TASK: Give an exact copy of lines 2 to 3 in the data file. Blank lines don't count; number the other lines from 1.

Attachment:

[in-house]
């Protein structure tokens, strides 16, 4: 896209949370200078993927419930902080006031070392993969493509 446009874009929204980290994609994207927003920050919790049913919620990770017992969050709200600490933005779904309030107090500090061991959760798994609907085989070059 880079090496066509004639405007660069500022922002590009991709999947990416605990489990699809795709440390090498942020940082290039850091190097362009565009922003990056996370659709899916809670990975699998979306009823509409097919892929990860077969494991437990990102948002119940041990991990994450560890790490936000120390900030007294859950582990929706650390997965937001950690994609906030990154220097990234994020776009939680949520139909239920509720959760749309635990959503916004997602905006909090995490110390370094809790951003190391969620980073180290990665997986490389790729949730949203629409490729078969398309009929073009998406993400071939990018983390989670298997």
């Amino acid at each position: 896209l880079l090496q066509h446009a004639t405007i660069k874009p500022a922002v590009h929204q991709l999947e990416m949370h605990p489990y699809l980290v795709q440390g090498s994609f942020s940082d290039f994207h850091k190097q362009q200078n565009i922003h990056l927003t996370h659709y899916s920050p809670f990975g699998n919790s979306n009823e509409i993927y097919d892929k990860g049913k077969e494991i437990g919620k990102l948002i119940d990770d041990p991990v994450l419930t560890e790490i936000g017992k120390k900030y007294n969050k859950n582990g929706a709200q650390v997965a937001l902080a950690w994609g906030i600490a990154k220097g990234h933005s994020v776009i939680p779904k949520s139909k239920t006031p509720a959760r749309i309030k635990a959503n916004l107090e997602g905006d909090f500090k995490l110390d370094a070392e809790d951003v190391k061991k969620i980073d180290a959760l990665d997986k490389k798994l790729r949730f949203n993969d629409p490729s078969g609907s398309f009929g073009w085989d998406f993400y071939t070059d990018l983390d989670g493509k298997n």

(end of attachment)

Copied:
């Protein structure tokens, strides 16, 4: 896209949370200078993927419930902080006031070392993969493509 446009874009929204980290994609994207927003920050919790049913919620990770017992969050709200600490933005779904309030107090500090061991959760798994609907085989070059 880079090496066509004639405007660069500022922002590009991709999947990416605990489990699809795709440390090498942020940082290039850091190097362009565009922003990056996370659709899916809670990975699998979306009823509409097919892929990860077969494991437990990102948002119940041990991990994450560890790490936000120390900030007294859950582990929706650390997965937001950690994609906030990154220097990234994020776009939680949520139909239920509720959760749309635990959503916004997602905006909090995490110390370094809790951003190391969620980073180290990665997986490389790729949730949203629409490729078969398309009929073009998406993400071939990018983390989670298997």
């Amino acid at each position: 896209l880079l090496q066509h446009a004639t405007i660069k874009p500022a922002v590009h929204q991709l999947e990416m949370h605990p489990y699809l980290v795709q440390g090498s994609f942020s940082d290039f994207h850091k190097q362009q200078n565009i922003h990056l927003t996370h659709y899916s920050p809670f990975g699998n919790s979306n009823e509409i993927y097919d892929k990860g049913k077969e494991i437990g919620k990102l948002i119940d990770d041990p991990v994450l419930t560890e790490i936000g017992k120390k900030y007294n969050k859950n582990g929706a709200q650390v997965a937001l902080a950690w994609g906030i600490a990154k220097g990234h933005s994020v776009i939680p779904k949520s139909k239920t006031p509720a959760r749309i309030k635990a959503n916004l107090e997602g905006d909090f500090k995490l110390d370094a070392e809790d951003v190391k061991k969620i980073d180290a959760l990665d997986k490389k798994l790729r949730f949203n993969d629409p490729s078969g609907s398309f009929g073009w085989d998406f993400y071939t070059d990018l983390d989670g493509k298997n």